In China, a Drought Tests Nomadic Herders’ Culture of Survival
Arctic Blue Waters brings todays latest news on the drought conditions in China.
ALTAY, China — It has been a bad year for the big-tailed sheep. The grass in the high mountain pastures here in northwest China has been sparse, and the sheep have not eaten well. They are scrawny. That means the Kazakh herders have suffered, too.
“The drought has affected everyone,” one herder, Aijamal, 32, who like many others here uses one name, said on a recent afternoon as she rode a horse to drive hundreds of sheep across a barren plateau. “We can’t sell the sheep for the same price we did before.”
Sheep that wholesalers bought last year for 1,000 renminbi, about $160, are commanding only 830 renminbi now, she said. The price drop has come as a big blow to the nomadic Kazakh herders whose families have for decades produced the most famous sheep in China.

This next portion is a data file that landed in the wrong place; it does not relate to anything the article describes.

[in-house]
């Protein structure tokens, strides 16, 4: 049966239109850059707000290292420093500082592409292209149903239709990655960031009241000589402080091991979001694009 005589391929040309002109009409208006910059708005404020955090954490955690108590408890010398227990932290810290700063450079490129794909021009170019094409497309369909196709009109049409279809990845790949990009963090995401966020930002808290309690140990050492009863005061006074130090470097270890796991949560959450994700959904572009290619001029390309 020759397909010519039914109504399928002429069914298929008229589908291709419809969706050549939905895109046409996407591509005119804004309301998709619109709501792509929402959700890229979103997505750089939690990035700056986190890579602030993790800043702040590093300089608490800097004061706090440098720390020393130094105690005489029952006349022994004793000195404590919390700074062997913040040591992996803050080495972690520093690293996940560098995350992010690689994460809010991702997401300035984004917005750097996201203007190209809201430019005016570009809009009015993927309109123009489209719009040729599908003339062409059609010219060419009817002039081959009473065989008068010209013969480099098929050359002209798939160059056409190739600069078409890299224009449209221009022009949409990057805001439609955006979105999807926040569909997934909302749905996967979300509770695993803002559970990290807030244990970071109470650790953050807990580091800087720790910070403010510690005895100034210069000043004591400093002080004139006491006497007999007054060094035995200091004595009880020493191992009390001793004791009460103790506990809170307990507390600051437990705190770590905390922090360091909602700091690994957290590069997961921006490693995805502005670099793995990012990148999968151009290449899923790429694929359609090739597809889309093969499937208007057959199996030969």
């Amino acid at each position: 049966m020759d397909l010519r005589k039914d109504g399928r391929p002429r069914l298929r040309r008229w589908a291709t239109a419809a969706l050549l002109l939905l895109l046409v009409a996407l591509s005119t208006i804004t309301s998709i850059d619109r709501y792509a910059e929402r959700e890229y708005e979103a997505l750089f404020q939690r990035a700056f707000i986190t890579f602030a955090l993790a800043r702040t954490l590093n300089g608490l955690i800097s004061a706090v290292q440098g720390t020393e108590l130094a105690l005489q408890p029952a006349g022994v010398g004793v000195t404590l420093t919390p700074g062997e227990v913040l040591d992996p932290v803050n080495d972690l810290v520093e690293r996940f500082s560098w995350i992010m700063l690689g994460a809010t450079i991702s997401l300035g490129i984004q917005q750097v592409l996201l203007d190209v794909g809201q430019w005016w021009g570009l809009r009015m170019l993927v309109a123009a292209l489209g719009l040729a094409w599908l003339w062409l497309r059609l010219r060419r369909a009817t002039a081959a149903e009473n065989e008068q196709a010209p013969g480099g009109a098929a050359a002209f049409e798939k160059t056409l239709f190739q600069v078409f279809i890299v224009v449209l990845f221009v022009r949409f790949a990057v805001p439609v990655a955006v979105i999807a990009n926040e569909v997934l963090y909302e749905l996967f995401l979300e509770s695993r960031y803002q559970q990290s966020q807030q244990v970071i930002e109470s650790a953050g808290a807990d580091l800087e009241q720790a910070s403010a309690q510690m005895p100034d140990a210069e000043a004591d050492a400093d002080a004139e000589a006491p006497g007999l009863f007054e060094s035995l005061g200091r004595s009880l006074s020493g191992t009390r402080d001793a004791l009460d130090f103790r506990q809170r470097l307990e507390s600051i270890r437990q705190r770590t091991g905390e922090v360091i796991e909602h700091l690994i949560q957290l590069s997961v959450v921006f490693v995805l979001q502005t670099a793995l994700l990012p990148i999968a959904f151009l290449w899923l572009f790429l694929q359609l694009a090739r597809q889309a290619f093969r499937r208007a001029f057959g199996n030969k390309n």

And the season for fattening up the sheep is at an end. Across this remote area of pristine grasslands and alpine forests, along the southern slopes of the Altai Mountains, nomads are in the middle of their annual multiweek autumn migration, as they bring their families, yurts and livestock down from the high pastures to lower altitudes for the winter. They are using horses, camels and flatbed trucks for transport, and horses and motorcycles to herd their animals. Clouds of dust rising from the steppes signal nomads on the move.
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